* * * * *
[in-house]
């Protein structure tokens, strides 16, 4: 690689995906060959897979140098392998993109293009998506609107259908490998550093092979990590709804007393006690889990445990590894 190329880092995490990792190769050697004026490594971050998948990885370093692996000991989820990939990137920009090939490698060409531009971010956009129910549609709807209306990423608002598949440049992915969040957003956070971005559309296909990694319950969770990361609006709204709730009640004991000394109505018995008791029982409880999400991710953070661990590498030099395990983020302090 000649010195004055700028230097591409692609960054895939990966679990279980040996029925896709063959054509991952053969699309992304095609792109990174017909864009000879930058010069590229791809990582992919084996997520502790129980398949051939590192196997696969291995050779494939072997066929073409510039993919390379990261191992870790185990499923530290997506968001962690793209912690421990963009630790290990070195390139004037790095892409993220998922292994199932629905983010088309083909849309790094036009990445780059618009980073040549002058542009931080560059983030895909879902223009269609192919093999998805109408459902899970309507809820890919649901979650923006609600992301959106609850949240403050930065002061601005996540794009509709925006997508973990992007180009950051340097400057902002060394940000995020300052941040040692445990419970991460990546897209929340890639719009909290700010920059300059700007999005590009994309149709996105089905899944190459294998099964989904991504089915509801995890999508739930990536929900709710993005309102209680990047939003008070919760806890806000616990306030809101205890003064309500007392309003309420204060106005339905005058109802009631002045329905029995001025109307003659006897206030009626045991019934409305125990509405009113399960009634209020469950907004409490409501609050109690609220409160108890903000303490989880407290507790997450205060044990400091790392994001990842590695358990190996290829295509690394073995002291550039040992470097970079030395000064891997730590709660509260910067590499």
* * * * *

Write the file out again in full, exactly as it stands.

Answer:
[in-house]
């Protein structure tokens, strides 16, 4: 690689995906060959897979140098392998993109293009998506609107259908490998550093092979990590709804007393006690889990445990590894 190329880092995490990792190769050697004026490594971050998948990885370093692996000991989820990939990137920009090939490698060409531009971010956009129910549609709807209306990423608002598949440049992915969040957003956070971005559309296909990694319950969770990361609006709204709730009640004991000394109505018995008791029982409880999400991710953070661990590498030099395990983020302090 000649010195004055700028230097591409692609960054895939990966679990279980040996029925896709063959054509991952053969699309992304095609792109990174017909864009000879930058010069590229791809990582992919084996997520502790129980398949051939590192196997696969291995050779494939072997066929073409510039993919390379990261191992870790185990499923530290997506968001962690793209912690421990963009630790290990070195390139004037790095892409993220998922292994199932629905983010088309083909849309790094036009990445780059618009980073040549002058542009931080560059983030895909879902223009269609192919093999998805109408459902899970309507809820890919649901979650923006609600992301959106609850949240403050930065002061601005996540794009509709925006997508973990992007180009950051340097400057902002060394940000995020300052941040040692445990419970991460990546897209929340890639719009909290700010920059300059700007999005590009994309149709996105089905899944190459294998099964989904991504089915509801995890999508739930990536929900709710993005309102209680990047939003008070919760806890806000616990306030809101205890003064309500007392309003309420204060106005339905005058109802009631002045329905029995001025109307003659006897206030009626045991019934409305125990509405009113399960009634209020469950907004409490409501609050109690609220409160108890903000303490989880407290507790997450205060044990400091790392994001990842590695358990190996290829295509690394073995002291550039040992470097970079030395000064891997730590709660509260910067590499």